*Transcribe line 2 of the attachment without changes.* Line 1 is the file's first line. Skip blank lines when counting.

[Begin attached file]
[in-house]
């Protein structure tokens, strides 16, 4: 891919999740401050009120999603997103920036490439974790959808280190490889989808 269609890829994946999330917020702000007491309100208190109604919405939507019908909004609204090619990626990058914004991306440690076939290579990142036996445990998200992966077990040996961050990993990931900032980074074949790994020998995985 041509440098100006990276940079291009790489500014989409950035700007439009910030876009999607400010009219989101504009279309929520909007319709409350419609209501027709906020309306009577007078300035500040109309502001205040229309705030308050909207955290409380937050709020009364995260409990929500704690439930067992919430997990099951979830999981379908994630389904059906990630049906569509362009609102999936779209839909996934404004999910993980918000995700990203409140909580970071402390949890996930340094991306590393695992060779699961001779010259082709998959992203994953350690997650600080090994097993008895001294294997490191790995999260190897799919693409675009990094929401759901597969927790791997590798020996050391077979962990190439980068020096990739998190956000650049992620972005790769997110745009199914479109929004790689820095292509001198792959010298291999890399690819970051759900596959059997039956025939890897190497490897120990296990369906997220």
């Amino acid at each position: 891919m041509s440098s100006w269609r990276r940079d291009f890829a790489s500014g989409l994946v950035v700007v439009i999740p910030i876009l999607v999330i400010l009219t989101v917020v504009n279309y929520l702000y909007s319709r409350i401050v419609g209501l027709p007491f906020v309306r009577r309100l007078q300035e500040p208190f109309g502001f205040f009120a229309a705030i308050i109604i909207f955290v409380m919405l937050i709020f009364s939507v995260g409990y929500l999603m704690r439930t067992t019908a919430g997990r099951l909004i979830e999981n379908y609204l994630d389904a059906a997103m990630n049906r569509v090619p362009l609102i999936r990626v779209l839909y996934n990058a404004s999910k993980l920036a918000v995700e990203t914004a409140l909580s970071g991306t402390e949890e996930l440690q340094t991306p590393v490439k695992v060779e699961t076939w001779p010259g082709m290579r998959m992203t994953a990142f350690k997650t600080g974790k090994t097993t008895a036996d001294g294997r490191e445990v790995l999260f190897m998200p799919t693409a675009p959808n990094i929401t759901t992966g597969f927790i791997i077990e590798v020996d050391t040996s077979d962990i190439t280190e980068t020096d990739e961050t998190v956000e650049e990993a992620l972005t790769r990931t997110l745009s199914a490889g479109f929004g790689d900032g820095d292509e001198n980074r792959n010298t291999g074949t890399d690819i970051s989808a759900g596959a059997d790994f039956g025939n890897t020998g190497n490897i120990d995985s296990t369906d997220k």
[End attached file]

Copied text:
């Protein structure tokens, strides 16, 4: 891919999740401050009120999603997103920036490439974790959808280190490889989808 269609890829994946999330917020702000007491309100208190109604919405939507019908909004609204090619990626990058914004991306440690076939290579990142036996445990998200992966077990040996961050990993990931900032980074074949790994020998995985 041509440098100006990276940079291009790489500014989409950035700007439009910030876009999607400010009219989101504009279309929520909007319709409350419609209501027709906020309306009577007078300035500040109309502001205040229309705030308050909207955290409380937050709020009364995260409990929500704690439930067992919430997990099951979830999981379908994630389904059906990630049906569509362009609102999936779209839909996934404004999910993980918000995700990203409140909580970071402390949890996930340094991306590393695992060779699961001779010259082709998959992203994953350690997650600080090994097993008895001294294997490191790995999260190897799919693409675009990094929401759901597969927790791997590798020996050391077979962990190439980068020096990739998190956000650049992620972005790769997110745009199914479109929004790689820095292509001198792959010298291999890399690819970051759900596959059997039956025939890897190497490897120990296990369906997220």